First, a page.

SchoolArts Magazine

December 2015

SchoolArts is a national art education magazine committed to promoting excellence, advocacy, and professional support for educators in the visual arts since 1901.

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Page 27 of 54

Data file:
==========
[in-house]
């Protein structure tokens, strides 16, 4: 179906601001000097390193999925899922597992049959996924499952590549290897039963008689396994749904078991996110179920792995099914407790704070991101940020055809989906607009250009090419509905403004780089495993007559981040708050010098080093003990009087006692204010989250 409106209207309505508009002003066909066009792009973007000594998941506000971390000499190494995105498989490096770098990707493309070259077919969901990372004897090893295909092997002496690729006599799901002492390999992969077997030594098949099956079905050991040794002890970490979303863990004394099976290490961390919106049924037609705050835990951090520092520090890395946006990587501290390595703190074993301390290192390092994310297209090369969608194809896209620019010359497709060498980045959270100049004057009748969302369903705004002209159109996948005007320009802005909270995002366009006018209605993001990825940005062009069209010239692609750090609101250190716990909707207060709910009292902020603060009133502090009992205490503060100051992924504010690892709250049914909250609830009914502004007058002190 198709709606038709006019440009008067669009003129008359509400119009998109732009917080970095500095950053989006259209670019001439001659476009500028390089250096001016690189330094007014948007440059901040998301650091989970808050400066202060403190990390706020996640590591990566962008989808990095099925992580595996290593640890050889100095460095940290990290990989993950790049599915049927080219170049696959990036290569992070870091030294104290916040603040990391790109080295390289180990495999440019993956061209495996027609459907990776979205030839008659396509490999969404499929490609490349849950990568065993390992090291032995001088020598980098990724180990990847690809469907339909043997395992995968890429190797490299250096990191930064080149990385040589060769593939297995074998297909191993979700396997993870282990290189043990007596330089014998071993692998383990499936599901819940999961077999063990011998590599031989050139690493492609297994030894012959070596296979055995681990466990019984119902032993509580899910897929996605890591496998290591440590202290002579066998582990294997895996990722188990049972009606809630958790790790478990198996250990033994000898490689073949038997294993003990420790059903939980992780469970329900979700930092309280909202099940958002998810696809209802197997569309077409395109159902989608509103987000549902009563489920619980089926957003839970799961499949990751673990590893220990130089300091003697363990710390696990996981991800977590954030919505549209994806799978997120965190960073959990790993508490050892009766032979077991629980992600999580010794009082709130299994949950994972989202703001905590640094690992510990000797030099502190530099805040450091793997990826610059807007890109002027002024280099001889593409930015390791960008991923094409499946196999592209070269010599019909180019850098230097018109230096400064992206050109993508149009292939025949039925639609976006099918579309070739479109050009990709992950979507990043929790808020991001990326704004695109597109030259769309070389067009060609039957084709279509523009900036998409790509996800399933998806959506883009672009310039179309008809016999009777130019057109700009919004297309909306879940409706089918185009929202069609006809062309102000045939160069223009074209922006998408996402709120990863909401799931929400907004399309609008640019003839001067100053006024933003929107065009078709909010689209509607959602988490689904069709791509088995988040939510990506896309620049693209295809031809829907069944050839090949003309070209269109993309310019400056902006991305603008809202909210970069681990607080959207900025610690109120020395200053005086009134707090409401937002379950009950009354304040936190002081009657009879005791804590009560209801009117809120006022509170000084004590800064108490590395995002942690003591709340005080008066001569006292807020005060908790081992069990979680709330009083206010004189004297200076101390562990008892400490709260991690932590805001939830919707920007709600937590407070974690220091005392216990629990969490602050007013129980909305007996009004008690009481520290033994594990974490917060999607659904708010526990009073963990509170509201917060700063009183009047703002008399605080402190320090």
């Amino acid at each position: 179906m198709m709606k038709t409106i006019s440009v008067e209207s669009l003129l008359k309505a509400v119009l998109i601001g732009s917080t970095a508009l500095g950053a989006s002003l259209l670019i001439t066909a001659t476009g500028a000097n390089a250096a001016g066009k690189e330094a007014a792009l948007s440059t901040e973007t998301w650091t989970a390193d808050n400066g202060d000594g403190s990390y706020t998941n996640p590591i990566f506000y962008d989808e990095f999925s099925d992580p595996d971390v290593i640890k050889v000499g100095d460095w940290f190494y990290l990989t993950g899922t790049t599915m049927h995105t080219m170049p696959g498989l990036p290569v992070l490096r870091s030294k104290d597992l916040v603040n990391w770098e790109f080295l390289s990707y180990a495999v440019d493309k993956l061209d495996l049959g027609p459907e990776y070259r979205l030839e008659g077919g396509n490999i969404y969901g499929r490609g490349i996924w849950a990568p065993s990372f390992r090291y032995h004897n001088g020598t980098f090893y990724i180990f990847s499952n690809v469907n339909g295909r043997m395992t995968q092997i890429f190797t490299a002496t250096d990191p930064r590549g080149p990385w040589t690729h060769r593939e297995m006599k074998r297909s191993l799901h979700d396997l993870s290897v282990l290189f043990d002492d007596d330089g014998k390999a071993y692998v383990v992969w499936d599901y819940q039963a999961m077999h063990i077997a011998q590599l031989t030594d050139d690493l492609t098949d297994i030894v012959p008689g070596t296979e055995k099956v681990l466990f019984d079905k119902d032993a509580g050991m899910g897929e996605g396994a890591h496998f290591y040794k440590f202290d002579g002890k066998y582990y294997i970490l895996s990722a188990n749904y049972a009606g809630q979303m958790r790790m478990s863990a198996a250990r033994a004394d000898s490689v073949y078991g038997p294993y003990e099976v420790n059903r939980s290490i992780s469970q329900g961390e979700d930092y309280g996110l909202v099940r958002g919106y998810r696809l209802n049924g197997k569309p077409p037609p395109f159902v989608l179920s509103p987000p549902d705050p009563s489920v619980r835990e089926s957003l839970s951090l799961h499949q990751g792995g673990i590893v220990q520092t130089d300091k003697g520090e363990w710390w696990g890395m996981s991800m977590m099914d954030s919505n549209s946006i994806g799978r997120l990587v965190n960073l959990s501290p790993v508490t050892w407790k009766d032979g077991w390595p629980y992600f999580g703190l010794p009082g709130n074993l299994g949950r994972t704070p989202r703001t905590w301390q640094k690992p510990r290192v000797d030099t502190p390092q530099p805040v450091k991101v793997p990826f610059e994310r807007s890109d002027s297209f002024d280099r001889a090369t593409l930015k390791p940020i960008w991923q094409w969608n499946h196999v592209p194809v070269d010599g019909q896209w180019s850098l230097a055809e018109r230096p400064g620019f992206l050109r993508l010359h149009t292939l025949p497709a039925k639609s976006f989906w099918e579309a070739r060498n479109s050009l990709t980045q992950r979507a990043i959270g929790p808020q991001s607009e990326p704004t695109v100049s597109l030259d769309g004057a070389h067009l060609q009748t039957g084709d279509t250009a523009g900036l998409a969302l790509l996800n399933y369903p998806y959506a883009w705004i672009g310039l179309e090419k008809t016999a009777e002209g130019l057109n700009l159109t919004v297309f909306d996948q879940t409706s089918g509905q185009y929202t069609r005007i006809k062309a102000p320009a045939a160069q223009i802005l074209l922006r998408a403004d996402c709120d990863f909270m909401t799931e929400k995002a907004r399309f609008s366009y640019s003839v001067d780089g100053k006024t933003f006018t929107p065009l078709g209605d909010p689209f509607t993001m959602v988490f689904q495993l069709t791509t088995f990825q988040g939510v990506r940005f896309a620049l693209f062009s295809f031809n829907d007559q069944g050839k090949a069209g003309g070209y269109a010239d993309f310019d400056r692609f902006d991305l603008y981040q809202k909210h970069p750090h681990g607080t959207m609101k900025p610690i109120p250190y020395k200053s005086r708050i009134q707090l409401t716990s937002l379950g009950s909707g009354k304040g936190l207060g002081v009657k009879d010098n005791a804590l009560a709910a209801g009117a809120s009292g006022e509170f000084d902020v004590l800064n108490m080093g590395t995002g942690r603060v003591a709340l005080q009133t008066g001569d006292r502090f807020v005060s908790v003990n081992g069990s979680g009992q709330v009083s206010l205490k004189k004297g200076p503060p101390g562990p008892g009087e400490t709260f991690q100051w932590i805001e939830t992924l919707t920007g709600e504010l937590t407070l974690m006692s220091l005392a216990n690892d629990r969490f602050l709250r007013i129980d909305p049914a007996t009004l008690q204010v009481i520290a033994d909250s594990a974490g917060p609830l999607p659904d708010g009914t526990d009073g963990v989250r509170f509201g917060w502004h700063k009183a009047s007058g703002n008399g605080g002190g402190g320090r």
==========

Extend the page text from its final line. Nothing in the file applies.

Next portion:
Telling Stories through Visual Art S torytelling is at the core of visual art. Movies, pho- tographs, comic books, advertisements, portraits, scrolls, and interdisciplinary arts communicate some kind of story, even if the meaning is unclear. Storytelling in art can be entirely truthful, functional, or somewhere in between. History of Comics Storytelling in art has existed since cave painting, but per- sonal narrative, outside of self-portraits, did not come into play as subject matter until artists began creating works of art as a means of self-expression. Personal narrative became a particularly strong force in art after the gender, civil rights, and political movements of the late twentieth century. Comic books debuted in 1938 with Action Comics #1 and the birth of Superman. In the late 1960s, an alternative comic-book movement emerged that directly satirized and challenged the political and social realities of the United States. Today, "alternative," or small-press comic books are experiencing a renaissance, with many new artists and publishing companies producing an astonishing variety of high-quality comics, from superheroes to biographies to re- imaginings of Greek mythology in a science-fiction genre. This month we feature two cartoonists who work with sequential narratives: James Kochalka and Cara Bean. James Kochalka James Kochalka is known for comics that explore his observations of situations from daily life. One of his most famous series was American Elf, a semi-autobiographical story about an eccentric American family. Kochalka also creates stories for young children, such as the Johnny Boo series, which features a friendly ghost and his sidekick. Johnny Boo is a great example of Kochalka's style—simple, yet effective drawings combined with an absurd surreal- ism that somehow stay grounded in reality. A native of Springfield, Vermont, Kochalka created more than 2,000 pages of comics by the time he had fin- ished high school. In the 1990s, he quit his day job to devote all of his time to cartooning and music. He has won numerous awards for his art and stories, including the title of the first Cartoonist Laureate of Vermont. Cara Bean, illustrations from Munch. Courtesy Cara Bean. Cara Bean Cara Bean is a Boston-area cartoonist and high-school art teacher. Her works include autobiographical, semi- autobiographical, and surreal stories detailing events such as viewing Gremlins in a movie theatre as a child, stories from her classroom, and stories about gorillas or caterpil- lars. No matter the subject, each comic or drawing Bean creates reflects her unique style and approach to story- telling. Munch is a short story about a day in the life of a group of caterpillars. The story manages to be funny, sur- prising, and heartwarming at the same time. Bean has a MFA in Painting and Drawing from the Uni- versity of Washington and recently earned a Certificate in Cartooning from the Sequential Artists Workshop in Gainesville, Florida. You can see more examples of Bean's work in the September 2015 issue of SchoolArts, as well as in this issue (see page 47). SCHOOLARTSMAGAZINE.COM 23 L O O K I N G & L E A R N I N G C O M I C A R T I S T S J a m e s K o c h a l k a a n d C a r a B e a n

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